When printing, some children write so erratically that it is difficult to determine where one word ends and another begins. Cursive, on the other hand, requires children to write from left to right so that the letters will join in proper sequence; therefore, it is easier to read.  It also aids with spelling through the connectivity of the letters. This helps the child to see words as a whole instead of seeing separate letters (as in printing).  Additionally, the hand acquires knowledge of spelling patterns through movements that are used repeatedly in spelling. This is the same phenomenon that occurs when pianists or typists learn patterns of hand movements through continued repetition.

 8.  Increases self-discipline.

Cursive handwriting is complex, and is inherently associated with the development of fine motor skills and hand-eye coordination.  Learning cursive prompts children to also develop self-discipline, which is a useful skill in all areas of life.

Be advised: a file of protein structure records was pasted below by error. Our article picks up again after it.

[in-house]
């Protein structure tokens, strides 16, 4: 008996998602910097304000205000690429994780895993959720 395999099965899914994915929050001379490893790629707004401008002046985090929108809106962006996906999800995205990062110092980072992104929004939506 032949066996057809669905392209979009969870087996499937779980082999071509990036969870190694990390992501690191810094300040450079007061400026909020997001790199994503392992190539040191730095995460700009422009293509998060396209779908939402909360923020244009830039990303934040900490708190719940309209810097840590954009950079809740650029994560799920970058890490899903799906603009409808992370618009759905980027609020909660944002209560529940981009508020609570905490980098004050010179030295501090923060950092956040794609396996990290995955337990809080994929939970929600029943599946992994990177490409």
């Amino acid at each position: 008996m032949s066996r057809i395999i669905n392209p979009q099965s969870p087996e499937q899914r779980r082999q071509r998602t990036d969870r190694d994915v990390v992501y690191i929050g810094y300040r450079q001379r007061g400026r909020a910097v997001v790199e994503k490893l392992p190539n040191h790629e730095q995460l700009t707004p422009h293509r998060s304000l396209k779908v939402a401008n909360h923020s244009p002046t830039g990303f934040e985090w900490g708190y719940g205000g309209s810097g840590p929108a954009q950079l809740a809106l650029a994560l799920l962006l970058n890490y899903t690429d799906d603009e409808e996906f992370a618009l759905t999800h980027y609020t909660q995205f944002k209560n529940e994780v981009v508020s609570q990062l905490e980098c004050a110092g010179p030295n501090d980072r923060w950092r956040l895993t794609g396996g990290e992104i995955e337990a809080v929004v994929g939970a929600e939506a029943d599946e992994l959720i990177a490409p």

9. Higher quality signature.

Cursive handwriting can improve the attractiveness, legibility, and fluidity of one’s signature.

 10. Increased self-respect. 

The ability to master the skill to write clearly and fluidly improves the student’s confidence to communicate freely with the written word.  Handwriting is a vital life-skill.  Before the 1930’s all American children were taught cursive in the first grade. 

Introduction:  Handwriting trains the brain.  Penmanship is important because it is a reflection of you.  It goes with you the rest of your life.  You have the power to make it legible and beautiful. 
 

Why Cursive:  The discipline of learning to write a legible script is as muchNAC_Spiral.jpg an opportunity for character training as it is an exercise in handwriting.  The physical act of writing requires focus, discipline, patience, attention to detail and accuracy – priceless skills for the young child at the beginning of his academic career.  Students who struggle with poor penmanship frequently write minimal answers on tests.  They are often not getting scored for what they actually know.  Cursive improves neural connections in the brain and is faster and easier to learn than printing.